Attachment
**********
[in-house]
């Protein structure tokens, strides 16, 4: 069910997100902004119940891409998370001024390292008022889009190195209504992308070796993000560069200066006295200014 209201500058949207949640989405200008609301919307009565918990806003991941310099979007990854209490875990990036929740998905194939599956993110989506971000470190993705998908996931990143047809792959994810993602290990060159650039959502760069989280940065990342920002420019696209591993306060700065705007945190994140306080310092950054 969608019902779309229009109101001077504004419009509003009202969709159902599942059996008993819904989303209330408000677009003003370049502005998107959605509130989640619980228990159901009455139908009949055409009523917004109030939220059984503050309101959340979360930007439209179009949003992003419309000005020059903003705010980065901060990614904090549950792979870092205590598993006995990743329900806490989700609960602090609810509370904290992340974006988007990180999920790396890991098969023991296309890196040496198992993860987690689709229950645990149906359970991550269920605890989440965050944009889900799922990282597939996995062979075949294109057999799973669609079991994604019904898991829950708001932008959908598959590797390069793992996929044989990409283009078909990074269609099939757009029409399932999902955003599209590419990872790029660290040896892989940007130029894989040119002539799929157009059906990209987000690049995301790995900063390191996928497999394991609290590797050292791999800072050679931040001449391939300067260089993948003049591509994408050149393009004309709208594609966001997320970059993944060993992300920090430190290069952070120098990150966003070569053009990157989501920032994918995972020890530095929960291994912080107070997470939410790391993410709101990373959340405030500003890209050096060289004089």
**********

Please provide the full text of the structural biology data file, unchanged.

[in-house]
């Protein structure tokens, strides 16, 4: 069910997100902004119940891409998370001024390292008022889009190195209504992308070796993000560069200066006295200014 209201500058949207949640989405200008609301919307009565918990806003991941310099979007990854209490875990990036929740998905194939599956993110989506971000470190993705998908996931990143047809792959994810993602290990060159650039959502760069989280940065990342920002420019696209591993306060700065705007945190994140306080310092950054 969608019902779309229009109101001077504004419009509003009202969709159902599942059996008993819904989303209330408000677009003003370049502005998107959605509130989640619980228990159901009455139908009949055409009523917004109030939220059984503050309101959340979360930007439209179009949003992003419309000005020059903003705010980065901060990614904090549950792979870092205590598993006995990743329900806490989700609960602090609810509370904290992340974006988007990180999920790396890991098969023991296309890196040496198992993860987690689709229950645990149906359970991550269920605890989440965050944009889900799922990282597939996995062979075949294109057999799973669609079991994604019904898991829950708001932008959908598959590797390069793992996929044989990409283009078909990074269609099939757009029409399932999902955003599209590419990872790029660290040896892989940007130029894989040119002539799929157009059906990209987000690049995301790995900063390191996928497999394991609290590797050292791999800072050679931040001449391939300067260089993948003049591509994408050149393009004309709208594609966001997320970059993944060993992300920090430190290069952070120098990150966003070569053009990157989501920032994918995972020890530095929960291994912080107070997470939410790391993410709101990373959340405030500003890209050096060289004089």